Big thanks to Pure Storage for having me over for the week, and big thanks to everyone who spent time with me at the event (and after hours) – it’s a big part of why I keep coming back to these types of events.

Pure//Accelerate 2018 – Wednesday – Chat With Charlie Giancarlo

Disclaimer: I recently attended Pure//Accelerate 2018.  My flights, accommodation and conference pass were paid for by Pure Storage via the Analysts and Influencers program. There is no requirement for me to blog about any of the content presented and I am not compensated in any way for my time at the event.  Some materials presented were discussed under NDA and don’t form part of my blog posts, but could influence future discussions.

Here are my notes from the “Chat with Charlie Giancarlo” session for Analysts and Influencers at Pure//Accelerate.

 

Chat with Charlie Giancarlo

You’ve said culture is important. How do you maintain it? “It’s the difference between hiring missionaries and hiring mercenaries”. People are on a mission, out there to prove something, drive the company forward. There’s not an exact, formulaic way of doing it. Hire people you have experience with in the industry. Pure does have a good interview process. It tends to bring out different sides of the interviewee at the same time. We use objective tests for engineering people. Check on the cultural backgrounds of sales talent.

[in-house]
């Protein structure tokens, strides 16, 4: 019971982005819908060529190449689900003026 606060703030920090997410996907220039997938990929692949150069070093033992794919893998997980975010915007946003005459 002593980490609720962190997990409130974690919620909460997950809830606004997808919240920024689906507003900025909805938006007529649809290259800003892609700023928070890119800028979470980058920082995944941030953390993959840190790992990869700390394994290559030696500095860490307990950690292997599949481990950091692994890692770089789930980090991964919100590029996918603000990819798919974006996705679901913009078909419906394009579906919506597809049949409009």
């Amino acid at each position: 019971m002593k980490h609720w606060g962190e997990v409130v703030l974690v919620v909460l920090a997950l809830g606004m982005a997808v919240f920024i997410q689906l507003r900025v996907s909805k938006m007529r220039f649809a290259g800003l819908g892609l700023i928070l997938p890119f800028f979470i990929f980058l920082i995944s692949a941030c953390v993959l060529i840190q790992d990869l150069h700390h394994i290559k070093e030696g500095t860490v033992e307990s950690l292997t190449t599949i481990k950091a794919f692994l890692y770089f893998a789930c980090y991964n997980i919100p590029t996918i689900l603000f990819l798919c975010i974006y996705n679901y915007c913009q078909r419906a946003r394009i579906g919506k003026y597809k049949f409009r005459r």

Are there any acquisitions on the horizon? Gaps you want to fill? We have an acquisition strategy. We’ve decided where we’re going, identified the gaps, looked at buy versus build versus partner. There’s a lot of research to do around strengths and weaknesses, fit, culture. There are different types of companies in the world. Get rich quick, play in your own sandbox, people who are on a mission. We have gaps in our product lines. We could be more cloud, more hyper-converged. FlashBlade is still not 3.0 product.